1. Does “going with the flow” mean that you don’t have a plan for your day?
2. When “in the moment” do you frequently have intruding thoughts?
3. Do you sometimes “come to” and realize you narrowly avoided a mishap?
4. When immersed in a task at hand and an unexpected event happens to disrupt your focus, does it derail you from being able to remain calm, rational and able to complete the task at hand?
If you’ve answered yes to at least one of the questions above, it means it’s time to practice upping your mental prowess abilities to allow you to be more fully present to the achievement of maximum wealth and well-being. Notice that I say “practice”. It’s just like batting practice. You show up, you practice hitting the ball and when you miss, you don’t give up. You look at how you can do better next time. And, you keep showing up for batting practice, no matter how good you get, because you know there’s always going to be another big game ahead and you’d better be prepared to be at your best.
In Closing My Shocking Confession: Ironically, I had planned to pen a different closing confession. But, as I sat down to write this blog, I lost all power in my house and neighborhood. Then, the helicopters and ambulances started to roar around me. It’s now been over two hours with no power. It’s very cold in here. I have no heat. Everything in the fridge is melting. And, just now the power on this laptop is about to drain completely out. I have maybe a minute left to finish here before shuts down. When the power went out, I initially ran amok trying to call utility company, family, emergency services, etc. Then I caught myself…I thought, well, I can panic, get stressed-out, and pack ice boxes, or I can sit here and use the quiet to write my blog as I had planned. I sat down and began to write. I still have no power.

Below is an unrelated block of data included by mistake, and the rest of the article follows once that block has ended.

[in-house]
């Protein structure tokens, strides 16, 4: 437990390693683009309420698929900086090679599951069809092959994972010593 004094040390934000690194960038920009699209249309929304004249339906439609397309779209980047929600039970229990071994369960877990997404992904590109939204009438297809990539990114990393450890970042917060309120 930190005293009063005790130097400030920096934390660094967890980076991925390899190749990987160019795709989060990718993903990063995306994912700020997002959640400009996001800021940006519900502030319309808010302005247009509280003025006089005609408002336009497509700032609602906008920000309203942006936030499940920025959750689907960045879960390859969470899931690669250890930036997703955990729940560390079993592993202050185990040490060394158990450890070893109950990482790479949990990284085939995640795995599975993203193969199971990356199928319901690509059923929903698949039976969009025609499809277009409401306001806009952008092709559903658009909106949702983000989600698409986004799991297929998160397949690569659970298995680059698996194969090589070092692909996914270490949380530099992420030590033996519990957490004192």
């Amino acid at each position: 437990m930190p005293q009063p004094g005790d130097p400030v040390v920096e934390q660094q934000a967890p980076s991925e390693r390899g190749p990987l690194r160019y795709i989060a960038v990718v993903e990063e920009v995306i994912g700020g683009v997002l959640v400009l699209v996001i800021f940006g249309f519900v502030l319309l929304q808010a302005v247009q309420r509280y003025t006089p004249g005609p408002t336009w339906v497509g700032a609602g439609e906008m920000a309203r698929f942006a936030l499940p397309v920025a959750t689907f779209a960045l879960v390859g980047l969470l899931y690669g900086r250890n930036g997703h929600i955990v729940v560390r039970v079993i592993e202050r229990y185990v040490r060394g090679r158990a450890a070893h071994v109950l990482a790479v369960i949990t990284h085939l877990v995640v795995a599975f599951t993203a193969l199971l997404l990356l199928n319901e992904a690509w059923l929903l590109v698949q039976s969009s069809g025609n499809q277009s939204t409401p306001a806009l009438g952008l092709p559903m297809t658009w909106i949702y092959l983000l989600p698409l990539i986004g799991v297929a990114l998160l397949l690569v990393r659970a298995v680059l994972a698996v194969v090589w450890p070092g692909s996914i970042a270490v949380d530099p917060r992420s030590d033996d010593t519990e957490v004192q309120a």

This article originally published on Forbes.com
We’ve all been told and conditioned to believe that success is whatever you define it to be. The great untold truth is that this is a misguided directive that has prevented a huge percentage of the population from achieving sustainable success.
In my coaching practice, I regularly ask my new clients what their definition of success is. The most common response is a big pause and then an impromptu answer. The second most common response is a nebulous, non-specific one. For example:
Coach: “Can you please tell me what your definition of success is?”
Coach: “What does happiness mean to you?”
Client: “Feeling fulfilled”
Coach: “What fulfills you?”
Client: “Having a lot of money?”
I think you get the unclear picture presented. There is one hardcore fact about achieving success that I’ve learned. If you can’t clearly and specifically define it, you’re either going to:
1. Not achieve it.
2. Take the long, slow road to get there.
3. Not be able to sustain it if you, by chance, achieve some.
I remember as a young entrepreneur starting out, I was determined to become “successful,” and I thought I’d better be clear on society’s definition of success. I consulted the go-to resource for the answer. I grabbed my Merriam-Webster dictionary, and this is what it said: